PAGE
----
We should attempt to maintain normoxemic oxygenation in order to prevent hypoxic injury (mainly in the cerebral tissue). On the other hand, oxygen should be carefully titrated to newborns, especially preterm, due to the negative effects associated with its overuse (reactive oxygen species = ROS).
Hyperoxia induces the production of oxygen radicals that subsequently trigger an inflammatory response. Owing to the immature antioxidant system, the resultant inflammatory cascade endangers the development of preterm lungs (bronchopulmonary dysplasia) and retina (retinopathy of prematurity).
Requirement for oxygen therapy should be based on the current needs (preventing both hypoxia and hyperoxia). There are several ways to monitor oxygen content in the blood. Continuous monitoring using pulse oximetry remains the most used method for this purpose.
- Saturation of peripheral Oxygen (SpO2)
- percentage of hemoglobin that is saturated with oxygen
- non-invasive (painless – no blood drawn) and continuous method
- Cave: peripheral oxygen saturation not always identical to the more specific arterial oxygen saturation (SaO2) obtained by the arterial blood gas analysis (see below)
- Cave: pulse oximetry will not uncover hyperoxemic states => requires upper limit for SpO2 (the lower the gestational age, the lower the upper limit of SpO2)
The physics of pulse oximetry
A pulse oximeter contains a pair of light-emitting diodes (LEDs) facing a photodiode through a translucent part of the newborn’s body (palm, finger, ankle or wrist in newborns of lower gestation). One LED is red (wavelength 660 nm), the other one infrared (wavelength app. 940 nm). The pulse oximetry relies on different wavelength absorption (see the graph) based on the oxygenation status of hemoglobin.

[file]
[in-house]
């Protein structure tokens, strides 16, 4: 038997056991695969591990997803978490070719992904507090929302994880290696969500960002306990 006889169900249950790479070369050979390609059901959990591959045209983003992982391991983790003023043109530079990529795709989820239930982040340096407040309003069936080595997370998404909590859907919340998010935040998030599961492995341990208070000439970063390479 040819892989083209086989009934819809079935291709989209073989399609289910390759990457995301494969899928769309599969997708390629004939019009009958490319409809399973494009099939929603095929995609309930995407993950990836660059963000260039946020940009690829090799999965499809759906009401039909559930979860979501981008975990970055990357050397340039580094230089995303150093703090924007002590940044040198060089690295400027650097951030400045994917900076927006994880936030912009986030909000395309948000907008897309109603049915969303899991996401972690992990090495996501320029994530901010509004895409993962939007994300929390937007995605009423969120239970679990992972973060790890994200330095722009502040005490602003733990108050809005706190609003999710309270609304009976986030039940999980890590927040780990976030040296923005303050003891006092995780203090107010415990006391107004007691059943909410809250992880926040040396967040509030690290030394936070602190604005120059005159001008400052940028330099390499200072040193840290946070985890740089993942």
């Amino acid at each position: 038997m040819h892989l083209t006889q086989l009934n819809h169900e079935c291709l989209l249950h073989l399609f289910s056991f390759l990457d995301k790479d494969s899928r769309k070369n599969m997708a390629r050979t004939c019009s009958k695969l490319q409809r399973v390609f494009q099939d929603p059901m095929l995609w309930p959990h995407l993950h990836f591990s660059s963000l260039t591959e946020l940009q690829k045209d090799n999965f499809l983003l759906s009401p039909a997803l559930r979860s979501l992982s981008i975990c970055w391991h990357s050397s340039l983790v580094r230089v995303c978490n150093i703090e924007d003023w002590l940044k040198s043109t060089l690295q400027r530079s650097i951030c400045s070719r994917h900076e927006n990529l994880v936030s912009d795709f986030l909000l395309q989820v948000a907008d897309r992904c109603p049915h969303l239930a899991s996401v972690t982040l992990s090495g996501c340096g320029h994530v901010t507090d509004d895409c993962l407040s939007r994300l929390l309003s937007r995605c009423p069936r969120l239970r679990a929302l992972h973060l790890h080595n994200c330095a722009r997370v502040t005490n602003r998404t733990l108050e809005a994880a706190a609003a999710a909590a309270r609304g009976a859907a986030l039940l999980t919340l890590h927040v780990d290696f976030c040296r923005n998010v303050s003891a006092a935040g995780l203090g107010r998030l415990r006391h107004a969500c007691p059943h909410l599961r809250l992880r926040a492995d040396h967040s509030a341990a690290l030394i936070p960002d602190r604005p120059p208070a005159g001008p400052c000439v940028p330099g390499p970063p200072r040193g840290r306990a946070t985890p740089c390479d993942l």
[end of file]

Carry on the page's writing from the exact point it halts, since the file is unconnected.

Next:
Oxygenated hemoglobin absorbs more infrared light, while deoxygenated hemoglobin absorbs more red light. The LEDs sequence through their cycle (red on, then infrared on, then both off), which allows the photodiode to respond to the red and infrared light separately and also adjust for the ambient light. The ratio of transmitted red/infrared light is measured and converted to visual reading using Beer-Lambert law.
Arterial partial pressure of oxygen
- partial Pressure (arterial blood) of Oxygen (PaO2)
- as part of arterial blood gas (ABG) analysis = partial pressure of oxygen (PaO2), carbon dioxide (PaCO2) and the blood’s pH => arterial oxygen saturation (SaO2) can be then established
- invasive (painful – blood drawn) and intermittent method
- Normal values: 8-1o kPa (term infants) and 6-9 kPa (preterm infants)
- Cave: PaO2 will uncover both hypoxemia and hyperoxemia
Therapeutic oxygen must have appropriate pressure and flow (flowmeter, reduction to decrease the oxygen source pressure). Source oxygen usually comes from the central oxygen supply system in the hospital or mobile oxygen gas cylinders. Regarding home oxygen therapy, liquid oxygen is being used (portable oxygen concentrator).
Oxygen must be warmed-up and humidified to maintain thermal neutrality (risk of hypothermia) and fluid balance (risk of dehydration) for the newborn. Dry oxygen gas can damage respiratory epithelium and lung tissue.
Oxygen application methods
- short-term inhalation (connecting tube, resuscitation bag connected to oxygen)
- medium-term inhalation (incubator, nebulizer)
- long-term inhalation (ventilator with flowmetry, oxygen concentration measurement (FiO2 0.21 = 21% oxygen), nasal cannula with low-flow oxygen)
① Tarnow-Mordi W, Kirby A. Current Recommendations and Practice of Oxygen Therapy in Preterm Infants. Clin Perinatol. 2019;46(3):621-636. doi:10.1016/j.clp.2019.05.015
② Sweet DG, Carnielli V, Greisen G, et al. European Consensus Guidelines on the Management of Respiratory Distress Syndrome – 2019 Update. Neonatology. 2019;115(4):432-450. doi:10.1159/000499361